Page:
These conflicting goals can be accommodated by using relative soft spring arms and then preloading the spring arms 34 to a load level that is close to the design load value. For example, if the design load value is 150 lbs, the spring arms can be preloaded to 140 lbs. Upon assembly the printed circuit board 30 only needs to deflect the spring arms by a small displacement which corresponds to the difference between the design load and the preload (which is 10 lbf difference in the example above).

A non-preloaded spring may exhibit a wide variation of load over the thickness tolerance stack-up. The preloaded spring may maintain a minimum load, have less load variation due to thickness tolerance stack, and require minimum board deflection during installation, in some embodiments.

In another embodiment, the base 36 may be part of the chassis 24. Then the spring arms 34 can be preloaded directly onto the chassis 24.

While the present invention has been described with respect to a limited number of embodiments, those skilled in the art will appreciate numerous modifications and variations therefrom. It is intended that the appended claims cover all such modifications and variations as fall within the true spirit and scope of this present invention.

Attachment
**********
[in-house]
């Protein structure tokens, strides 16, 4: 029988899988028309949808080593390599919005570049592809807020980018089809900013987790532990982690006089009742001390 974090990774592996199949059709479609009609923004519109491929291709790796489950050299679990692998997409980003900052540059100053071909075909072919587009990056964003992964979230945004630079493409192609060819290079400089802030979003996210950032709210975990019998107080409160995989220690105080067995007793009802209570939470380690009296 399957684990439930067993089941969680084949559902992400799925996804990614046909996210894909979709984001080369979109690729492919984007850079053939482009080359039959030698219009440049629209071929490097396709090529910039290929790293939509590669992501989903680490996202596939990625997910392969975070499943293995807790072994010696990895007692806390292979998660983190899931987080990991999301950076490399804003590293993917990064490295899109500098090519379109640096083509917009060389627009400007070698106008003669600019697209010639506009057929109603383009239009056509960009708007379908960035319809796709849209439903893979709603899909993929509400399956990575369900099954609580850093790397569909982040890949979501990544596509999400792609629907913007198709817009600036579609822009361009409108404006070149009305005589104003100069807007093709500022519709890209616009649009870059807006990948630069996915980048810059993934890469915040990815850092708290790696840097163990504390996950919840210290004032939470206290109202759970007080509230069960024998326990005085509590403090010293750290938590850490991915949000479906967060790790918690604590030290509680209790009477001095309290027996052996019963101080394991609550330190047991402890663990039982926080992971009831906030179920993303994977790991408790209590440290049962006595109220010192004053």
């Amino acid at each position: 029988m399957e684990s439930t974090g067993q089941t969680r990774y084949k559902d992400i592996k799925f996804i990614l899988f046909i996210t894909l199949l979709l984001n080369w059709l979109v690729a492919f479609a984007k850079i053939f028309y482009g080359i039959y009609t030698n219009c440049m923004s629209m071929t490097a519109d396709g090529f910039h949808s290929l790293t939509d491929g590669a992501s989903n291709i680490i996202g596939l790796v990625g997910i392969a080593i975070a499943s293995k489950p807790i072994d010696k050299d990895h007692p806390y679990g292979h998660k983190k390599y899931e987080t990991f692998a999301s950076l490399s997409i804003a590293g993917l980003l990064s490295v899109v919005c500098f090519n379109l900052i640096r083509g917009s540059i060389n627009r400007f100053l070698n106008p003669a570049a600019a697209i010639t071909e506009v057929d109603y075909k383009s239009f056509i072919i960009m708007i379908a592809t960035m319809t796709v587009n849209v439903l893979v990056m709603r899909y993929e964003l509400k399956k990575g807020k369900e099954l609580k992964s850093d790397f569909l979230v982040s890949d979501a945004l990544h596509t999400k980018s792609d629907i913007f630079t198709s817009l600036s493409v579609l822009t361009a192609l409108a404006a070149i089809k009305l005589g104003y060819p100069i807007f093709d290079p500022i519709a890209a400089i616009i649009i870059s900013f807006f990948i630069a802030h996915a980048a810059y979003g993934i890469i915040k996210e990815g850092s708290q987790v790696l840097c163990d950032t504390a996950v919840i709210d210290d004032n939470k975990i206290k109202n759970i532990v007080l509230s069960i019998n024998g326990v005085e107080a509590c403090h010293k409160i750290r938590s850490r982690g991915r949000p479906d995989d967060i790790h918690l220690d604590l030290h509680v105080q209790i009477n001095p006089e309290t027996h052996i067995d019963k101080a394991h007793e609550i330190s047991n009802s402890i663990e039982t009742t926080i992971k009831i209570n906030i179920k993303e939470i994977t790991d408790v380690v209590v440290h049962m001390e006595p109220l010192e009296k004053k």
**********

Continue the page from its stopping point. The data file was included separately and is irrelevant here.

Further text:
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Referenced by
Citing PatentFiling datePublication dateApplicantTitle
US8567483Nov 6, 2009Oct 29, 2013International Business Machines CorporationHeatsink with flexible base and height-adjusted cooling fins
Classifications
U.S. Classification361/704, 257/718, 24/458, 361/719, 248/510
International ClassificationA47B97/00, H05K7/20, A41F1/00
Cooperative ClassificationH01L23/433, H01L23/4006
European ClassificationH01L23/40B, H01L23/433
Legal Events
DateCodeEventDescription
Oct 1, 2012FPAYFee payment
Year of fee payment: 4
Jun 30, 2004ASAssignment
Owner name: INTEL CORPORATION, CALIFORNIA
Free format text: ASSIGNMENT OF ASSIGNORS INTEREST;ASSIGNORS:TRAN, DONALD T.;UNREIN, ED;REEL/FRAME:015536/0994;SIGNING DATES FROM 20040624 TO 20040629